Stars aligned once more in the summer of 2008. Even after 24 years of marriage, I still really, really love my husband, and he’s pretty fond of me too (that’s what he says – he really does…). And, darn it, he was having a lot more fun at our kennel with our doggie guests than I was working in an office. I quit the corporate gig and we expanded K-Lane. We’re both super pumped about our change.

We believe that all dogs should be treated well. And, I find that people want to do the right thing for their furry kids, but unless they work with dogs, they some times don’t know what the right thing is. There’s a lot of information out there that’s geared toward animal professionals – groomers, trainers, breeders – rather than pet guardians. It can be quite scientific, snobbish or generally irrelevant for your basic, every-day pet owner who just wants to do a little better.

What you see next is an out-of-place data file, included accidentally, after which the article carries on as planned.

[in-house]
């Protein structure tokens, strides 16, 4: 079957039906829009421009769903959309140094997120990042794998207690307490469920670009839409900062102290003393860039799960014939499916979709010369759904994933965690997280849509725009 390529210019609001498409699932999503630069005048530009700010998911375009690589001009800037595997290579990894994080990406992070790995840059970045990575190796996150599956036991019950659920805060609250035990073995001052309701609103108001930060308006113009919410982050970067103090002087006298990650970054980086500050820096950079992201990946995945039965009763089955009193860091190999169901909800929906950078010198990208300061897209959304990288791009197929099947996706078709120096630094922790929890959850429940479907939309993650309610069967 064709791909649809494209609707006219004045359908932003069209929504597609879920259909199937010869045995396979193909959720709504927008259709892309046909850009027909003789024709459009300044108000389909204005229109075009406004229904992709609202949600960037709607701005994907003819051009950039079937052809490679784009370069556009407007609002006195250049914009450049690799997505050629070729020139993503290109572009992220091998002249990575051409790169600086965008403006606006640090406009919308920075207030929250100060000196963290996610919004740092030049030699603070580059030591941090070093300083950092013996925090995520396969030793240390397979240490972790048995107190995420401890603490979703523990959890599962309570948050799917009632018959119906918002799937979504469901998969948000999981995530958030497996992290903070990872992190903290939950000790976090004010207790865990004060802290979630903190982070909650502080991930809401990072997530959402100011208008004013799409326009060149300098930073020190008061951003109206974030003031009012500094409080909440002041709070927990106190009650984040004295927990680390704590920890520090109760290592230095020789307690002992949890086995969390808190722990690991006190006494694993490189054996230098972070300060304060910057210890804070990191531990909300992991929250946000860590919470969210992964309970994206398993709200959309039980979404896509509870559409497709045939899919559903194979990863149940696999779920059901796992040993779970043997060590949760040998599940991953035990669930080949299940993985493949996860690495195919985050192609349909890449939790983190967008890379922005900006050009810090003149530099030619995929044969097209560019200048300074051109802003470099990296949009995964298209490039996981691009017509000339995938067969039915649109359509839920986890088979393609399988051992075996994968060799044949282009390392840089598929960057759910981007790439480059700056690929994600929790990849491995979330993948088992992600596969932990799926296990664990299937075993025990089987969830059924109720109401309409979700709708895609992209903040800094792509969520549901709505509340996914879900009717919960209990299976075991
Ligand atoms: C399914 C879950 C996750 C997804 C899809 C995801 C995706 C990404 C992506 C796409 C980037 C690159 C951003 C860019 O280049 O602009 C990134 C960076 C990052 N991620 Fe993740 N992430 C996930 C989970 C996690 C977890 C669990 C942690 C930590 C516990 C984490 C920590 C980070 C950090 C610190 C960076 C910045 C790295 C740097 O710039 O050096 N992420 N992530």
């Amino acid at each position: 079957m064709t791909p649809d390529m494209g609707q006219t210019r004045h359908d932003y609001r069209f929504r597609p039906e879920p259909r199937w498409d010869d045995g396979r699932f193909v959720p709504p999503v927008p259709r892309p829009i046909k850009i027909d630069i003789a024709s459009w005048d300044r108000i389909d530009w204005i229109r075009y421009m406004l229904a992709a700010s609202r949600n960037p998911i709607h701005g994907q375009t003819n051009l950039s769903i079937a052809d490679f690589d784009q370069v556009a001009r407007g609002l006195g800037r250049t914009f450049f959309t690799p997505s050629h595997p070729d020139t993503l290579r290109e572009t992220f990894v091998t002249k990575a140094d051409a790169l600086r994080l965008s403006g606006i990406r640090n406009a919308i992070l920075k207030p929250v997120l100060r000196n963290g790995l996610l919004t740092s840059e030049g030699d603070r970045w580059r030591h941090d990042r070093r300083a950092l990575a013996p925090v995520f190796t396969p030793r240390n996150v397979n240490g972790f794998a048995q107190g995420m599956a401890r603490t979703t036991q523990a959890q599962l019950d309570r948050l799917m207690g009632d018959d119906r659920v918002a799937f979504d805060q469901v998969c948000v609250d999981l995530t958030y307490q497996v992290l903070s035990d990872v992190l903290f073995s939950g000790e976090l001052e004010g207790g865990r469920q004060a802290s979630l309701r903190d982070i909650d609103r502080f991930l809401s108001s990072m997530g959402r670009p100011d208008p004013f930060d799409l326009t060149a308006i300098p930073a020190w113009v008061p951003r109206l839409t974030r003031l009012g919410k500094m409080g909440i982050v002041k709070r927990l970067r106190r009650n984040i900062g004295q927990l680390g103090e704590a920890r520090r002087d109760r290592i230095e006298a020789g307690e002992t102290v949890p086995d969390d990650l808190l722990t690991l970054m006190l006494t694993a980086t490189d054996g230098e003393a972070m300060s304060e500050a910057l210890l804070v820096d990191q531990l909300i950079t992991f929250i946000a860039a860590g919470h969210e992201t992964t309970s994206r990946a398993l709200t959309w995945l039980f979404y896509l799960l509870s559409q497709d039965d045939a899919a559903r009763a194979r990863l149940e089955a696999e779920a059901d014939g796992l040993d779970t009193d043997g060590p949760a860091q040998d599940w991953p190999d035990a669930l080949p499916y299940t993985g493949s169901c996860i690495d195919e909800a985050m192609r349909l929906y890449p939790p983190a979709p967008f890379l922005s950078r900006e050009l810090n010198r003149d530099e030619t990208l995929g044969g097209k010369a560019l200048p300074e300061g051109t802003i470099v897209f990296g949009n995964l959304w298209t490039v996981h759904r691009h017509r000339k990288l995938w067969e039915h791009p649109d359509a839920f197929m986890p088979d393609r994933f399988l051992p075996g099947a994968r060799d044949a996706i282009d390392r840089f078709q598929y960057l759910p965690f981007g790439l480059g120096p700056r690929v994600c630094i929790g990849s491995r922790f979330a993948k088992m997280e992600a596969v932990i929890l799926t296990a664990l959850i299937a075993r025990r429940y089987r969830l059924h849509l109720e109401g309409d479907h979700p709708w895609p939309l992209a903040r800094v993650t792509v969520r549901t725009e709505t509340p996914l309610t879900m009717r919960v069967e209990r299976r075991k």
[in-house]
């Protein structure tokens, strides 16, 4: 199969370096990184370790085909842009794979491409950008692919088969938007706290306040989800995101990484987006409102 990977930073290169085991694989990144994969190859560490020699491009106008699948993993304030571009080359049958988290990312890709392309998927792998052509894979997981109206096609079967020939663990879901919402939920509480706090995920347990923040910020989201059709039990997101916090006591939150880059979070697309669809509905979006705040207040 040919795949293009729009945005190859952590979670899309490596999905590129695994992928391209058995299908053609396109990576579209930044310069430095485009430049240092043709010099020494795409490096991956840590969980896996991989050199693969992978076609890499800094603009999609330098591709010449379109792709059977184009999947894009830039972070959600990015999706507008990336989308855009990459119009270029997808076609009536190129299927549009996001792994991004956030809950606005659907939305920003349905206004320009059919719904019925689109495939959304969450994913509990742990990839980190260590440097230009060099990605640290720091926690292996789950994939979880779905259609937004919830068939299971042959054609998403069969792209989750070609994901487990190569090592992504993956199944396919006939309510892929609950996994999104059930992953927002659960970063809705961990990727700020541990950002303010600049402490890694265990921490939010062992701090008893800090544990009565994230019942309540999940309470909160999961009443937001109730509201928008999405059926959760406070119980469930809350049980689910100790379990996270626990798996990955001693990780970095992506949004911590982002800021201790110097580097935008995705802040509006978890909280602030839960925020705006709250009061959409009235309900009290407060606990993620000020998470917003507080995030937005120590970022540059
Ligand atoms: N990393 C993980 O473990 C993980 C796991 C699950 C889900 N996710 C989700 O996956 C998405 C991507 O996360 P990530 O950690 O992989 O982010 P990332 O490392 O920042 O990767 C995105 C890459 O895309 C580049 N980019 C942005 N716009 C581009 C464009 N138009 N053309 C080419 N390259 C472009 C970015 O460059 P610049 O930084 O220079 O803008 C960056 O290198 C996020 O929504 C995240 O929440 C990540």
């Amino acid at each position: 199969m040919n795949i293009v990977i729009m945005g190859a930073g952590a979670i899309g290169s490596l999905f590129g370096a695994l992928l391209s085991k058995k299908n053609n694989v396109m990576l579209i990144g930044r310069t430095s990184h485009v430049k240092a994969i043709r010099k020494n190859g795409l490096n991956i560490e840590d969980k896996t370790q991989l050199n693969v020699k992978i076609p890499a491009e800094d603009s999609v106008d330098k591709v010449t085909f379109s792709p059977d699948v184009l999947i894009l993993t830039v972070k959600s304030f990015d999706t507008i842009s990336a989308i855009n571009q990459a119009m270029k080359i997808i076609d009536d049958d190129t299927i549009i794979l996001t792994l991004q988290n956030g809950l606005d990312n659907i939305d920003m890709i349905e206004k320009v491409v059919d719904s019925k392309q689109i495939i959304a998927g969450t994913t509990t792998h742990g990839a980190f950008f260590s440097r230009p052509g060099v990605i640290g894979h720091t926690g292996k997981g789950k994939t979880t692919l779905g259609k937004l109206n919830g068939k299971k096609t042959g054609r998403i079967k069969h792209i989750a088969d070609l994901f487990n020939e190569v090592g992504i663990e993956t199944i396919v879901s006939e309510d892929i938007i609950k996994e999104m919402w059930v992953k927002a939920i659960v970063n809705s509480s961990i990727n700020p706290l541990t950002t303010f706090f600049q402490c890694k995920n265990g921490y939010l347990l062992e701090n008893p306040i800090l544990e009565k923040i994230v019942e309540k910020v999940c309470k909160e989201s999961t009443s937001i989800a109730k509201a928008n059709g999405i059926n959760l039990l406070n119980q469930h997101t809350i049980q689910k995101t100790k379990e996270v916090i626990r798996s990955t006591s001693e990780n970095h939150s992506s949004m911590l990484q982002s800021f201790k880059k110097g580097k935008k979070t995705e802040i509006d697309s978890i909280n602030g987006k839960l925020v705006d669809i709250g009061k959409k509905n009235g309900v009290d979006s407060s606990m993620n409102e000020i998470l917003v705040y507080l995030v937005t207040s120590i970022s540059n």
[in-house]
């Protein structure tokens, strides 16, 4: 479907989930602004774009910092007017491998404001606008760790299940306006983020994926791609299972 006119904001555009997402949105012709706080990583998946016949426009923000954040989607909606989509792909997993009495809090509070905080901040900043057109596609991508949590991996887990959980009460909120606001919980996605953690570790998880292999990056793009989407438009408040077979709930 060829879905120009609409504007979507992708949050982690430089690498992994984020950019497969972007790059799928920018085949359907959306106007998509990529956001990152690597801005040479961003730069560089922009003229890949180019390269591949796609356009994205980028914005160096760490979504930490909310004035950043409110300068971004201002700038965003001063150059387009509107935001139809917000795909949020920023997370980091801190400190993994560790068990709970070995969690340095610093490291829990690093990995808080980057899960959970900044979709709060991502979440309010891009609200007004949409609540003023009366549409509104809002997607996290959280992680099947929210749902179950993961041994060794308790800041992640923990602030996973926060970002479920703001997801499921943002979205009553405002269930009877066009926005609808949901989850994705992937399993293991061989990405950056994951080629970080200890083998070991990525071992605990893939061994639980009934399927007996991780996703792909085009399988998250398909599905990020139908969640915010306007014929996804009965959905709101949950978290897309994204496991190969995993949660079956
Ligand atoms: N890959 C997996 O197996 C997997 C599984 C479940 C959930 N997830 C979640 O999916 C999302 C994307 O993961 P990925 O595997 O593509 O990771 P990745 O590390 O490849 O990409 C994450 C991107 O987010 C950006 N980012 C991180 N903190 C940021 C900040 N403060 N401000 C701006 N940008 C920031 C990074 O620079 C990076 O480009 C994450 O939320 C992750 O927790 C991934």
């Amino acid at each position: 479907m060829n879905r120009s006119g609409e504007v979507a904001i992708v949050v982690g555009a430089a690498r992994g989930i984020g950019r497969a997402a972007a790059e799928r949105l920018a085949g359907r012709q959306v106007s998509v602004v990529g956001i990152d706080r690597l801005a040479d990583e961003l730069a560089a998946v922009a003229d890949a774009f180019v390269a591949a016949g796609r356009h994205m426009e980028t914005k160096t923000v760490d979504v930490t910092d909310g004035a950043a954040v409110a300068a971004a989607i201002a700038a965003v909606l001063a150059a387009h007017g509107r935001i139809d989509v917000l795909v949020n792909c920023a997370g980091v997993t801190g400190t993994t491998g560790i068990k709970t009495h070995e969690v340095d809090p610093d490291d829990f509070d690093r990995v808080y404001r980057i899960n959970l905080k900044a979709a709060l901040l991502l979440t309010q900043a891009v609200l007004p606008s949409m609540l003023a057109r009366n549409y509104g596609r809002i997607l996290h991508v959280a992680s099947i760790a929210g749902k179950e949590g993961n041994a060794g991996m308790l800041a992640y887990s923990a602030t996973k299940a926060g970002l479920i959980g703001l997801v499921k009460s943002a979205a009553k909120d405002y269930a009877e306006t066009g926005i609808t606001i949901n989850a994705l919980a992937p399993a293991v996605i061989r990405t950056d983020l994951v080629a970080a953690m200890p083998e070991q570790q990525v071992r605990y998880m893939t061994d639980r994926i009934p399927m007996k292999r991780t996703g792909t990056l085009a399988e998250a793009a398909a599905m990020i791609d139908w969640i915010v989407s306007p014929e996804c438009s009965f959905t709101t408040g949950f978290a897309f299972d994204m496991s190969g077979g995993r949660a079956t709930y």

I teach Pet First Aid. I love teaching the class because I get to hang out with other dog freaks – we share stories and ideas about ways to keep our dogs healthy and happy. It’s the stories that help people learn. So that’s what this blog is all about. It’s real-life stories about real-life dogs to help real-life pet people. I’ll share insights and recommend books, internet sites and other references that I find interesting.

I'm not a vet, nor do I pretend to be, so please take my perspective as that - my perspective and my observations from watching and working with dogs, and talking with their people. I always leave medical diagnoses to trained professionals.

If you have topic suggestions, please send me an e-mail. I hope you enjoy learning about dogs and meeting our canine friends.